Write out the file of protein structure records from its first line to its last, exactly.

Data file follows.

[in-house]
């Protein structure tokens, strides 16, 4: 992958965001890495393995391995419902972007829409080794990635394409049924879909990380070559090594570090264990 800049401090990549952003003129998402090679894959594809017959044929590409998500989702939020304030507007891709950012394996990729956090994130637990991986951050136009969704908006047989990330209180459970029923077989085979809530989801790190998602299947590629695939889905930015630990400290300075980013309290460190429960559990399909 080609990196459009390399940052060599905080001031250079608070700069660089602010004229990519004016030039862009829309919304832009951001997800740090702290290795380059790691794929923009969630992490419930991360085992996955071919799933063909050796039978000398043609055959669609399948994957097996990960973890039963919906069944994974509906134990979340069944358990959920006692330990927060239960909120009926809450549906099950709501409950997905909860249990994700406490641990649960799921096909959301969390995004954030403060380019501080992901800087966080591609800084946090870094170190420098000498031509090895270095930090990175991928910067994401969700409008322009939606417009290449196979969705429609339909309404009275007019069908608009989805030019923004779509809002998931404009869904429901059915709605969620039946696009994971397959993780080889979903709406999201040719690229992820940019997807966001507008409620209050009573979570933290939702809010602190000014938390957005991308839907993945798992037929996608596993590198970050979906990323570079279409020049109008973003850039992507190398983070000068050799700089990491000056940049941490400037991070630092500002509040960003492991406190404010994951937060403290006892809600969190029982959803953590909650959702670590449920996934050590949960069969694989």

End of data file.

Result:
[in-house]
């Protein structure tokens, strides 16, 4: 992958965001890495393995391995419902972007829409080794990635394409049924879909990380070559090594570090264990 800049401090990549952003003129998402090679894959594809017959044929590409998500989702939020304030507007891709950012394996990729956090994130637990991986951050136009969704908006047989990330209180459970029923077989085979809530989801790190998602299947590629695939889905930015630990400290300075980013309290460190429960559990399909 080609990196459009390399940052060599905080001031250079608070700069660089602010004229990519004016030039862009829309919304832009951001997800740090702290290795380059790691794929923009969630992490419930991360085992996955071919799933063909050796039978000398043609055959669609399948994957097996990960973890039963919906069944994974509906134990979340069944358990959920006692330990927060239960909120009926809450549906099950709501409950997905909860249990994700406490641990649960799921096909959301969390995004954030403060380019501080992901800087966080591609800084946090870094170190420098000498031509090895270095930090990175991928910067994401969700409008322009939606417009290449196979969705429609339909309404009275007019069908608009989805030019923004779509809002998931404009869904429901059915709605969620039946696009994971397959993780080889979903709406999201040719690229992820940019997807966001507008409620209050009573979570933290939702809010602190000014938390957005991308839907993945798992037929996608596993590198970050979906990323570079279409020049109008973003850039992507190398983070000068050799700089990491000056940049941490400037991070630092500002509040960003492991406190404010994951937060403290006892809600969190029982959803953590909650959702670590449920996934050590949960069969694989």